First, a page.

I think I cried really because I've been told that I now have to listen to my body. I cannot drive it to the ground. I have to rest when it's tired. I no longer can skip lunch and dinner. I had to let go of my afternoon jobs...and then, the hardest of all: I must try not to be stressed.  The very idea of not being stressed stresses me out.

I thought immediately of the traffic, the slow cashier, the teenager in a Mustang changing lanes without signal, the hairdresser speaking about me in Chinese...the everyday stuff that stresses the (bleep) out of me. I'm never, ever going to be able to do it!

But really, I am grateful and I have nothing to complain about. I think, 20 years...imagine what they could have discovered by now? What my body has been through...God has surely spared me. If scars around my important organs are the only things to show for after 2 decades, then I have much to be thankful for. And then I think of my son, my Aaron who has lived with diabetes before he was even 2 years old. The most calm, well adjusted child battling the meanest autoimmune disease.

I cannot complain.

But I can ask for prayer. Prayer from you, my blog friends, to ask the good Lord to keep me healthy. Prayer that I learn how to read the signs and to listen to my body.  And to do the miraculous: stay stress free while living and breathing in this great demanding city.

Sunday, April 6, 2014

A month's worth of pride at 40

I wanted to reflect on every week of my first month being forty:

First Week:  It involved running everywhere to prepare for Wlad and I's 40th birthday bash.  I pride myself in being thrifty and wise with money but a dollar here and a dollar there heaped up to more than a couple thousand and I was upset at myself for spending so much for a birthday party.  Jennifer Covelli, who was my assistant teacher for a while, was the brains behind the event (Roaring 20's theme) and she had to keep reminding me that I was only going to be 40 once; that everyone will remember this day, and that yes, Wlad and I were well worth it...It turned out to be a party worth every penny and more. A night Wlad and I would never forget.

Second Week: Baby Paris, my cousin's daughter, who was 2 1/2 years old,  died two days after that birthday bash.  I learned that I was not as strong as I thought. I pride myself in being able to muster cerebral strength no matter the situation and I could focus on anything, especially when it involved work, no matter what was happening at home. The day after Paris died I wrote my boss and told her I could not come to work that week.  I could not sleep. I could not eat. I cried everyday.  For me, it wasn't about losing Paris, although that in itself brought its unbearable weight of sorrow.  I could not function because I had witnessed my cousin, Nightingale, and her husband, Chris, wrestle with their sanity in the process of losing their first born.  I watched them in that hospital room, overcome with anguish and pain...their sorrow was maddening.  I had never felt so helpless, so useless in my life. I walked out of the ICU room at one point, found a corner in the hallway, and sobbed. I wasn't weeping at that moment for Paris. I was in agony for my cousins...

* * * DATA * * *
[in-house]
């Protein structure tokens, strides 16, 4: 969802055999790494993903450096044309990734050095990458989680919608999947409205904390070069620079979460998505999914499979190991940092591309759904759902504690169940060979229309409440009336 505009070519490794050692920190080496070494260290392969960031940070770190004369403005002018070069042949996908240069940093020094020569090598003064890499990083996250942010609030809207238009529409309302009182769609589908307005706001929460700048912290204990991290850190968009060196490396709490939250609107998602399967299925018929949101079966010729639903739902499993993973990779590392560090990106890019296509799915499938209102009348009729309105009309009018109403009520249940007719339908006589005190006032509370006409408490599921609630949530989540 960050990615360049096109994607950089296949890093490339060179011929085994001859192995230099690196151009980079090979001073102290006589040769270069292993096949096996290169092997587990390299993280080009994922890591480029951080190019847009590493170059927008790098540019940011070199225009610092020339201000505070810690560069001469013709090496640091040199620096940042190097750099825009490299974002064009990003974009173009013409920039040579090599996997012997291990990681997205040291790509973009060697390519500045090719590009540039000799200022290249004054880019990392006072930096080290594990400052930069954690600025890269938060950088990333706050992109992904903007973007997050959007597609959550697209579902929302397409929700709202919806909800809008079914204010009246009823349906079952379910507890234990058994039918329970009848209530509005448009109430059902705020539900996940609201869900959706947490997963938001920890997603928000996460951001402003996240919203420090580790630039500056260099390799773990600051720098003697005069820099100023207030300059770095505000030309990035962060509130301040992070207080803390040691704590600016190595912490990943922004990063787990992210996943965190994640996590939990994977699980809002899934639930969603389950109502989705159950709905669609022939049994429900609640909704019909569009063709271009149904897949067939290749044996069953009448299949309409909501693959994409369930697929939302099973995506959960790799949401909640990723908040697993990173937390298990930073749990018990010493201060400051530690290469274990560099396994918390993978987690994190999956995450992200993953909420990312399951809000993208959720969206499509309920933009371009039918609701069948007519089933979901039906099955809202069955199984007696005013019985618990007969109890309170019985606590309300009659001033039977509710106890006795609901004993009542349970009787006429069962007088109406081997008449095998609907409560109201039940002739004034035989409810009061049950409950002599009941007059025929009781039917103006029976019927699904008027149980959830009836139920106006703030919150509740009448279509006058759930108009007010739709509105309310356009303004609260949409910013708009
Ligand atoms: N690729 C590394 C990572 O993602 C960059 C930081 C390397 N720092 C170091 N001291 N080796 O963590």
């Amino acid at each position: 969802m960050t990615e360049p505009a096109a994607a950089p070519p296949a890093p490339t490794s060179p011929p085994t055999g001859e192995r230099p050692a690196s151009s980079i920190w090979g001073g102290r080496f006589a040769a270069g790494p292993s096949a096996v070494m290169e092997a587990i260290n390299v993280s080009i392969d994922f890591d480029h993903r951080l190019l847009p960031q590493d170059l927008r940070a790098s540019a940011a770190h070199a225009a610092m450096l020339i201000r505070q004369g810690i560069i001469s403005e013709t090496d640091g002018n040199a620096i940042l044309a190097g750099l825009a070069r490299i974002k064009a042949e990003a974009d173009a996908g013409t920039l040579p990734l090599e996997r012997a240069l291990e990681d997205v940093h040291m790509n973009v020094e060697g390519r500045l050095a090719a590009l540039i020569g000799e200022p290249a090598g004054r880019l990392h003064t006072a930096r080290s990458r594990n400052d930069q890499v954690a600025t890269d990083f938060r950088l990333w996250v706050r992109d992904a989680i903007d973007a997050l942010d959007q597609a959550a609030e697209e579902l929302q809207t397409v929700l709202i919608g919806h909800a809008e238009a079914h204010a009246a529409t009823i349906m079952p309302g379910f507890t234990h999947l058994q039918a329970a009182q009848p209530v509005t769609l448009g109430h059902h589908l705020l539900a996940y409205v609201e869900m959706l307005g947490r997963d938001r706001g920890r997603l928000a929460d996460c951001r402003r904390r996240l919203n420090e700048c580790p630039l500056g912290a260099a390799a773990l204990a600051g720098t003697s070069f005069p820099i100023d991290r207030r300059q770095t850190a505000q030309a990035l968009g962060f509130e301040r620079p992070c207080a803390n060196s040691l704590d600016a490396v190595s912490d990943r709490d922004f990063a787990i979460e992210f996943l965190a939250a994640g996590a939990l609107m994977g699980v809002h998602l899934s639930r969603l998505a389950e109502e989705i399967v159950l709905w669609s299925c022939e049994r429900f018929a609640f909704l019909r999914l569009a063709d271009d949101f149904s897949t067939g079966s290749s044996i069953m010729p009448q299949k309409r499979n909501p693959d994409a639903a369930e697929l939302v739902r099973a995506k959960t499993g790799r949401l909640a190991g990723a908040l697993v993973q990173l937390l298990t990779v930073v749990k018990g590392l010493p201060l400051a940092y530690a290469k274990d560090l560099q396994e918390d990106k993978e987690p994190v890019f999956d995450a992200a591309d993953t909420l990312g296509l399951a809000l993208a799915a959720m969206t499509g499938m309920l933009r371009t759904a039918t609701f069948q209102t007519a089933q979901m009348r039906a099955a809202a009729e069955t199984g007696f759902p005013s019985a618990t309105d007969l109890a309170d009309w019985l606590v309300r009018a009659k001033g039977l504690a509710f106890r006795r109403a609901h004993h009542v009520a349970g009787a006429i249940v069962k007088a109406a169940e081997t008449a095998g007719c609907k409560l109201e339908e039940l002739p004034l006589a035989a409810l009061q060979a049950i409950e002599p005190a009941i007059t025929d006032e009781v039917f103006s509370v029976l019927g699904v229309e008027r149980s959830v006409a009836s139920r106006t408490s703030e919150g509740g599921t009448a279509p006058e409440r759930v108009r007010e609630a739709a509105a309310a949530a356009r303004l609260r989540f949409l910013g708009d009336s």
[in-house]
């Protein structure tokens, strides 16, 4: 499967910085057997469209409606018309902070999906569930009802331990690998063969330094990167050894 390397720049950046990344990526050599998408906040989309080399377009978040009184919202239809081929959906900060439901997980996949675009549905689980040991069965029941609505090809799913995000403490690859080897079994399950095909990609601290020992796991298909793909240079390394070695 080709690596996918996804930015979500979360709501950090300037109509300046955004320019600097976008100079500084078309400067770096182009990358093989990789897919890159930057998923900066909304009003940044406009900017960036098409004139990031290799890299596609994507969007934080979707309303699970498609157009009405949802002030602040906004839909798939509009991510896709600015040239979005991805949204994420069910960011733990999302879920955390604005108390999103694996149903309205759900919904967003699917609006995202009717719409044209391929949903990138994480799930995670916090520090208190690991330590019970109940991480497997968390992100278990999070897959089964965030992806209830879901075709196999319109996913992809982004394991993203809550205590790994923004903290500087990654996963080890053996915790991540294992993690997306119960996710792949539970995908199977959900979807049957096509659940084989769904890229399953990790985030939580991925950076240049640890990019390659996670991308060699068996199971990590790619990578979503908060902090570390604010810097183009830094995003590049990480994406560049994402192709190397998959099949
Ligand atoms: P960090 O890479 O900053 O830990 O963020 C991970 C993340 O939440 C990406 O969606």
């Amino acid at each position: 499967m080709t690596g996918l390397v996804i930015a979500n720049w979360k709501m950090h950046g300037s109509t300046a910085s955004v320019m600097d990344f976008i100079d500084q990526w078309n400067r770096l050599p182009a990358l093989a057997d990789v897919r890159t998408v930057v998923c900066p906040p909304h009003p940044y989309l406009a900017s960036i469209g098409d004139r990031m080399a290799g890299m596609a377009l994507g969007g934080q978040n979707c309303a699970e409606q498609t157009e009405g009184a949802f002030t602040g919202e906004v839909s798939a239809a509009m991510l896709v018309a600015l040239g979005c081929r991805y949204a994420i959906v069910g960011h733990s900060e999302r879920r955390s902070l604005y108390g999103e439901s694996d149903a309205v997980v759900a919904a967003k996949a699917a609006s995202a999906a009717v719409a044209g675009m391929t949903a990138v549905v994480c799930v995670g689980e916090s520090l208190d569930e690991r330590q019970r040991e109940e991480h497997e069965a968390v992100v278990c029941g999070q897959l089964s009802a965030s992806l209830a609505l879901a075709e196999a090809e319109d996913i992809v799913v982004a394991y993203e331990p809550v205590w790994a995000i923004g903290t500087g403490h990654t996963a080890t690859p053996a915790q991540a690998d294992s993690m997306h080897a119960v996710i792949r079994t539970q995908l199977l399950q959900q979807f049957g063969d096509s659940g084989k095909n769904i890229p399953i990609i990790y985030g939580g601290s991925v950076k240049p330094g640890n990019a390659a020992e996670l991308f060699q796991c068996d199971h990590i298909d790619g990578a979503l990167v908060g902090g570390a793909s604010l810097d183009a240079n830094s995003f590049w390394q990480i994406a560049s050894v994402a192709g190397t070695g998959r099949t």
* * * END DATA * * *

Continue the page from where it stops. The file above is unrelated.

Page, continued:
Third Week: The day after we buried Paris, Alanna got sick. The next day she tested positive for Influenza A, the same flu that eventually put her on life support four years before. I pride myself in staying calm and cool in front of others, nomatter the situation. But by Tuesday, when we had to take Nana to Columbia Presbyterian, I bursted into tears at work. I never burst into tears. I do not cry in front of others over my pain. I cry for other people's pain but I do not cry over my own, especially not in public. We had just buried Paris. And now we were back in the hospital with my daughter.  I was physically, mentally, and emotionally spent...but I knew, deep down, that Nana would be ok. And she was...I learned that it was ok to break down and cry. Earthquakes do not follow as a consequence. The world does not fall apart. Sometimes it is quite ok to burst into tears.

Fourth Week: The last week of March was my busiest at work. I had 5 tours and I was finishing a course online. Toward the end of the week, I had an interview with a clearly well educated and wealthy parent. I had prided myself in not accepting a child impulsively in our program--but that day, I went against my own protocol.  I did not complete the interview the way I normally do. I did not consult with the teachers in the room who were assessing the child. I accepted the child impulsively. And by the time that interview was done, every fiber of my being knew I had made an absolute wrong decision. I went home angry. Before the night was over, I knew I was angry only at myself. I have learned from the past that impulsive acceptance always had a consequence, and I had made a vow to follow protocol. But because I set the rules, I freely broke them. I learned, once again, that even if you're the one calling the shots, you have to abide by the regulations set in place. Rules are there for our own protection.